Silvio Berlusconi backed away from his threat to topple Italy’s coalition government in a humiliating political climb down on Wednesday that could fatally weaken his 20-year grip on Italian politics. The billionaire former prime minister was forced into the last minute U-turn by a revolt that threatened to shatter his conservative party.
Italy needs a government that can produce structural and institutional reforms, Berlusconi said during a dramatic debate in the Senate. We have decided, not without internal strife, to back the confidence vote.
That decision enabled center-left Prime Minister Enrico Letta to win that vote of confidence with a large majority. That means his coalition government, formed with Berlusconi's People of Freedom Party (PdL) and a smaller centrist group, will survive.
Letta's 235-70 votes win brought relief to capitals across Europe and the financial markets, which feared the collapse of Letta’s government would plunge the Euro zone's third-largest economy into turmoil as it seeks to claw its way out of a prolonged economic crisis.
Good news from Rome for Italy and Europe with threat against Letta government averted, tweeted Swedish Foreign Minister Carl Bildt, whose center-right party is a nominal ally of Berlusconi's PdL in the European Parliament.
It is indeed crucial to avoid an artificial political crisis which can undermine investor confidence in Italy's economic recovery, European Commission President Jose Manuel Barroso said in a statement welcoming the vote. This is of decisive importance, not only for Italy, but also for the euro zone and the EU as a whole.
Milan's stock exchange rose on the news and the crucial rates Italy must pay on its massive debt declined.
The flip-flop is a clear blow to Berlusconi that has shaken his political authority and undermines his position as puppet-master of the PdL ministers in the government. The 77-year-old looked deflated after making his short speech and held his head in his hands as he was consoled by close allies.
However, his sudden change of heart also means Berlusconi could maintain influence over the government as he fights to prevent his expulsion from the Senate following a conviction for tax fraud. But it will be tough going: the upper house is due to vote on throwing him out Friday and his removal now looks inevitable.
Many are reading this as really the sunset of Berlusconi, said Marco Incerti, a political specialist at the Center for European Policy Studies, a Brussels-based think tank.
The fact that he wasn't able to keep his party members and the ministers in line means he no longer has the power, the ability to control them, Incerti said. It's one step further toward the ejection of Berlusconi, not just from the Senate, but from Italian politics. This may not happen tomorrow, it may not happen in a week's time, but it's getting there.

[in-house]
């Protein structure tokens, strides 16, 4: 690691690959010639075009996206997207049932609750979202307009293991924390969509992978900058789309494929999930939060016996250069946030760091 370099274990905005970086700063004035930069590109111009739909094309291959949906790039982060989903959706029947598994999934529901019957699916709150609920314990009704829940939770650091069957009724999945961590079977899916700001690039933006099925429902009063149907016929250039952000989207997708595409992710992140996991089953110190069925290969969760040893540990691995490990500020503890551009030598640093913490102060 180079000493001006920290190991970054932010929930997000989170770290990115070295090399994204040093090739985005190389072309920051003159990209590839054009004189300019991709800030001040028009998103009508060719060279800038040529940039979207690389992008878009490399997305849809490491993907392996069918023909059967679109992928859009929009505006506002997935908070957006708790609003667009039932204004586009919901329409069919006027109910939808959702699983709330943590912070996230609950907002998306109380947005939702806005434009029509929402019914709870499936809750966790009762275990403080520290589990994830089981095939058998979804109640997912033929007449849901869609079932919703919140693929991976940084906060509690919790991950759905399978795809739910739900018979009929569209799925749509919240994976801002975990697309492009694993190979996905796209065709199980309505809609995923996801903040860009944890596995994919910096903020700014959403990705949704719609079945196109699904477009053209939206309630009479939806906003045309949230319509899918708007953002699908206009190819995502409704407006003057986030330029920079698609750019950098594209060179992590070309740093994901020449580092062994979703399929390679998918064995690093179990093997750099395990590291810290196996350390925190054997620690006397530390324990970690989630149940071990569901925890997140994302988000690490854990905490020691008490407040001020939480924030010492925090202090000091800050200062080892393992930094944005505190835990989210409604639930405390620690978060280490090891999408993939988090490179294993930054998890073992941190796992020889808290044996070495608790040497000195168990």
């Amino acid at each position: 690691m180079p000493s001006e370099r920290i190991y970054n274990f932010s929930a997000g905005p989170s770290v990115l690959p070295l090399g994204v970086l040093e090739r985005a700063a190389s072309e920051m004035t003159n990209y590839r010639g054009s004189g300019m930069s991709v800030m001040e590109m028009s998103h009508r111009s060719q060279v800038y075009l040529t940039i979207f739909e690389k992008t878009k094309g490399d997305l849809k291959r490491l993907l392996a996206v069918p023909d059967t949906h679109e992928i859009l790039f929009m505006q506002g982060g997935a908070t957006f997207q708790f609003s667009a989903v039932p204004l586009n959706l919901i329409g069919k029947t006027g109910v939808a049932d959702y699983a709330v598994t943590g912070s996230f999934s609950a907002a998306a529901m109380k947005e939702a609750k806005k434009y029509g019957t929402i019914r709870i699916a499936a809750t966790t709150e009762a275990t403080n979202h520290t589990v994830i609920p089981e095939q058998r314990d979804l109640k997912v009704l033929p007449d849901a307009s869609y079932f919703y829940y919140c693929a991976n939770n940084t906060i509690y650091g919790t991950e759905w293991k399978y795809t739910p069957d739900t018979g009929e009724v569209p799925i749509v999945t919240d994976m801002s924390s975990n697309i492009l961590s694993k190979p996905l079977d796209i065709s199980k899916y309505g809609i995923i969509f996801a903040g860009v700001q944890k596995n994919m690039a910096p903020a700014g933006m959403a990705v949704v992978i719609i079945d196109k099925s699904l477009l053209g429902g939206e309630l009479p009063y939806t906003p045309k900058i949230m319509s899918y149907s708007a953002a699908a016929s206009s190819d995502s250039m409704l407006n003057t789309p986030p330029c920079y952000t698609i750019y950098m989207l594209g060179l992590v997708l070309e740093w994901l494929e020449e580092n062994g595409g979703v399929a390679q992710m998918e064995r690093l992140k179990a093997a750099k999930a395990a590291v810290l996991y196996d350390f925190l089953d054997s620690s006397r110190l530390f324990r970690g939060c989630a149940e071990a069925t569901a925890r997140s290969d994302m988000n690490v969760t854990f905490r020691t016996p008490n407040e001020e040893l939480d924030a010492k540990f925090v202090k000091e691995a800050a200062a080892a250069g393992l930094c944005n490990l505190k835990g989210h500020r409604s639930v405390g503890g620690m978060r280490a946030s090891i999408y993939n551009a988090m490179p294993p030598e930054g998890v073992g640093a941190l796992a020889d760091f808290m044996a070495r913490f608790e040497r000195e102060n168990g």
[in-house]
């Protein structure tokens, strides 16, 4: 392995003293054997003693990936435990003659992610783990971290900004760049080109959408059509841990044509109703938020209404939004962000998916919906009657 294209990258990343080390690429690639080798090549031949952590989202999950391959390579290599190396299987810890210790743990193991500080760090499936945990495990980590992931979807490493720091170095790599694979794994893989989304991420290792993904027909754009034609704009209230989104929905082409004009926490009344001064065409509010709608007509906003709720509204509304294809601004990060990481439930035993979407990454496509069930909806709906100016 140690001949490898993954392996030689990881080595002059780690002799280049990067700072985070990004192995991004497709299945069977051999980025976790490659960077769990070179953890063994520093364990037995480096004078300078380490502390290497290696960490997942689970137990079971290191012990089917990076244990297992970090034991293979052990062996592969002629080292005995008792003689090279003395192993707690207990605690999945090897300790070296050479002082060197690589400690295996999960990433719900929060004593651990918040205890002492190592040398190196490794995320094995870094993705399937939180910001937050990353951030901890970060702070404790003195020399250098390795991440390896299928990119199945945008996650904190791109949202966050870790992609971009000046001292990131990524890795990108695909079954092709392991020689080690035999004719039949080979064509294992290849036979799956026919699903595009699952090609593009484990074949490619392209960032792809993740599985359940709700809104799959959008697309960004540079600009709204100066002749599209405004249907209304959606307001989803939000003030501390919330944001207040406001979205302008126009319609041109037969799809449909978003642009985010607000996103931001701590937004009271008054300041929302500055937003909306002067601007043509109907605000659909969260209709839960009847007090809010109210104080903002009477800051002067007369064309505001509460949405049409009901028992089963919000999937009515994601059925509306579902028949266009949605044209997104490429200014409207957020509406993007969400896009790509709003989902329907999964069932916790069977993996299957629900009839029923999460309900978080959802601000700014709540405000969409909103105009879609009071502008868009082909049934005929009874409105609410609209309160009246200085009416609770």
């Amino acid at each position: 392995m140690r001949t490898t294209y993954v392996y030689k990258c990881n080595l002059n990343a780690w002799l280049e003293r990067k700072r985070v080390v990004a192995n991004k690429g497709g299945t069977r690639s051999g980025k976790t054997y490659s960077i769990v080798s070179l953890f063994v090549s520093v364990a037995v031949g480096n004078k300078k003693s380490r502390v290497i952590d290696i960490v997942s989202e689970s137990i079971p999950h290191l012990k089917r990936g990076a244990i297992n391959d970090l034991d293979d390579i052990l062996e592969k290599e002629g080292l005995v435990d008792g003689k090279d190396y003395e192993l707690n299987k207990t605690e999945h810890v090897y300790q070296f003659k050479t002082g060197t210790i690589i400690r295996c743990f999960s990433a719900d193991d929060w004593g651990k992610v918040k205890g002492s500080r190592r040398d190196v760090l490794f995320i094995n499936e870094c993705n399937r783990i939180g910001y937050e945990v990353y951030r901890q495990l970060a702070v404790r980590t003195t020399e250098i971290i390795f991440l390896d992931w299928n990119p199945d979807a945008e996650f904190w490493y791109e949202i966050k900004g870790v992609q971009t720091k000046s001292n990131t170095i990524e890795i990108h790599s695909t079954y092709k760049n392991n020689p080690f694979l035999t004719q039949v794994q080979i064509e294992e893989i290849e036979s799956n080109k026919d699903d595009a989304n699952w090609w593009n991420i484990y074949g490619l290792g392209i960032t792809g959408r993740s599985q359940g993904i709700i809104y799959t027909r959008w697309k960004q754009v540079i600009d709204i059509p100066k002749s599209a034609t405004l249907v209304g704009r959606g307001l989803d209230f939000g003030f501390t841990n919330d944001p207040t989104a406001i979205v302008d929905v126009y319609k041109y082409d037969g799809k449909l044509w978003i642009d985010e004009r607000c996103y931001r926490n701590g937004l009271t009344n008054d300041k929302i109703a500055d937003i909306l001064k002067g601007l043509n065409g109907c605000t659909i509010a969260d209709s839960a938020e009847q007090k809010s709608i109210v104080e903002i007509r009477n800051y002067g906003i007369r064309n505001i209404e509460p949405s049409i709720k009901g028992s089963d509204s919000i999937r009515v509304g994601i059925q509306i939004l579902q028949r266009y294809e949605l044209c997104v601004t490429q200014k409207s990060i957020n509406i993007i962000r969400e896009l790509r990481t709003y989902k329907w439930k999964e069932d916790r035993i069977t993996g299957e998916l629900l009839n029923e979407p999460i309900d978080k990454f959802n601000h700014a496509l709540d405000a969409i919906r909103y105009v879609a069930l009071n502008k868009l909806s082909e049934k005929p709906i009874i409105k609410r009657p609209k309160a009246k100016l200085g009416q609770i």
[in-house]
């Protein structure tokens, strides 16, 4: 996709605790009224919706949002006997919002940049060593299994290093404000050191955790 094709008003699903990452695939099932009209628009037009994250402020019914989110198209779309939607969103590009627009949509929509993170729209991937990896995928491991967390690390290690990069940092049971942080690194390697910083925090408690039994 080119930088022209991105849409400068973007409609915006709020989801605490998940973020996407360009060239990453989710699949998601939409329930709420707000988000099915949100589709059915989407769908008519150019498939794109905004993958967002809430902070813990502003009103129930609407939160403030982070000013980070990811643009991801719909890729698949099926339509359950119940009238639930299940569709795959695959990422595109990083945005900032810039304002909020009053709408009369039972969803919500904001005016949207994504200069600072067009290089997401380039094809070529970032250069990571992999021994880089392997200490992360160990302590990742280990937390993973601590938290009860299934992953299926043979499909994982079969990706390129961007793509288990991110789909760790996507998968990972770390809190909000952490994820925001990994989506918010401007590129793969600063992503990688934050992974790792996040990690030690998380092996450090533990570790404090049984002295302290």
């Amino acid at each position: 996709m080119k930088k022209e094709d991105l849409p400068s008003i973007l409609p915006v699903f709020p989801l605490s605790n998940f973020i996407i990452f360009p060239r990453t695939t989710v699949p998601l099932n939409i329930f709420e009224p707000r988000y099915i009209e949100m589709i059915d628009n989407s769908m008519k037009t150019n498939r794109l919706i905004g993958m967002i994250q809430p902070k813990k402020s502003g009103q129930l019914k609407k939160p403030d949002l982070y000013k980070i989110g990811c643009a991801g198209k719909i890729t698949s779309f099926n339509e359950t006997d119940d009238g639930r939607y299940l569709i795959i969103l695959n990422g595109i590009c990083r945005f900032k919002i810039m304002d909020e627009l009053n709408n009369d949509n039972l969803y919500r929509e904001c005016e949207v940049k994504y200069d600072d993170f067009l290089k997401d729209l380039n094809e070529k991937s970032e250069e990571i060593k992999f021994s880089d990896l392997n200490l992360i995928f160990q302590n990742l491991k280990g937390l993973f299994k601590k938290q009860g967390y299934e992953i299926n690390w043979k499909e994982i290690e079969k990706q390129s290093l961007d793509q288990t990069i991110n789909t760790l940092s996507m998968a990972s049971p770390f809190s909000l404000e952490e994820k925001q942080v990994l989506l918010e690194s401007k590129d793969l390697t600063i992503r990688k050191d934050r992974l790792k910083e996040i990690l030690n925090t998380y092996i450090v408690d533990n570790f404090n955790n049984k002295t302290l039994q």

Berlusconi ordered the PdL’s five ministers to resign from the government last week, when it became clear the center-left intends to vote with the opposition to expel him from the Senate.
Amid widespread condemnation that the party was putting the personal interests of its leader ahead of stability of the country, some PdL members began to rebel. Crucially, the party's No. 2, Deputy Prime Minister Angelino Alfano, wavered.
A longtime Berlusconi protégé, Alfano is widely seen as the media magnate's right-hand man and possible successor. An Italian joke has it that the only order he ever resisted was Berlusconi’s suggestion the balding Alfano should follow his example by getting a hair transplant.
So when Alfano — a 42-year-old Sicilian lawyer — came out of a late night meeting with Berlusconi on Tuesday saying he would vote in favor of the Letta government, he sent shockwaves through Italian politics.
Alfano Betrays: part of the PdL goes over to the Left in exchange for a cushy job, said the front page headline in Il Giornale, a daily newspaper that's part of Berlusconi's media empire.
On a day of Shakespearean drama, Alfano was cast as Brutus, putting the wider interest of the state over his loyalty to Berlusconi's Caesar.
Letta forced Wednesday's showdown by responding to Berlusconi's threat by calling a confidence vote in parliament over whether to keep his government in power.
Before the vote, Letta made an impassioned speech warning about instability and appealing for support for reforms that would enable Italy to inject new life into the economy and resume a leadership role in Europe.
I call for your courage and your confidence, for Italy's sake, Letta told lawmakers. Seizing this moment or not depends on us, on a yes or a no.
Letta raised his hand in a V-for-victory sign in parliament to the cheers of supporters as he announced a historic turning point in Italian politics.
Still, questions remain over whether his strained coalition will obtain sufficient support from left and right to push through the reforms Italy needs.
Il Cavaliere, as Berlusconi is known, also faces questions. The next few days will be crucial in deciding if he can keep his party together.
The Rome rumor mill is reporting that Alfano and several other PdL lawmakers may still form a breakaway center-right party. Berlusconi himself has announced the re-launch of Forza Italia (Go, Italy) the movement he created as a vehicle for his political ambitions back in the 1990s, but there are doubts over his ability to run it if his legal woes lead to a ban on political office.
Berlusconi has been in tight spots before and has always managed to recover.
He retains a fervently loyal core of supporters within the party and the wider electorate — almost 10 million Italians voted for him in February’s national elections despite the scandals surrounding his business affairs and alleged bunga-bunga parties. His financial clout, media influence and ruthless political instinct make it impossible to write him off.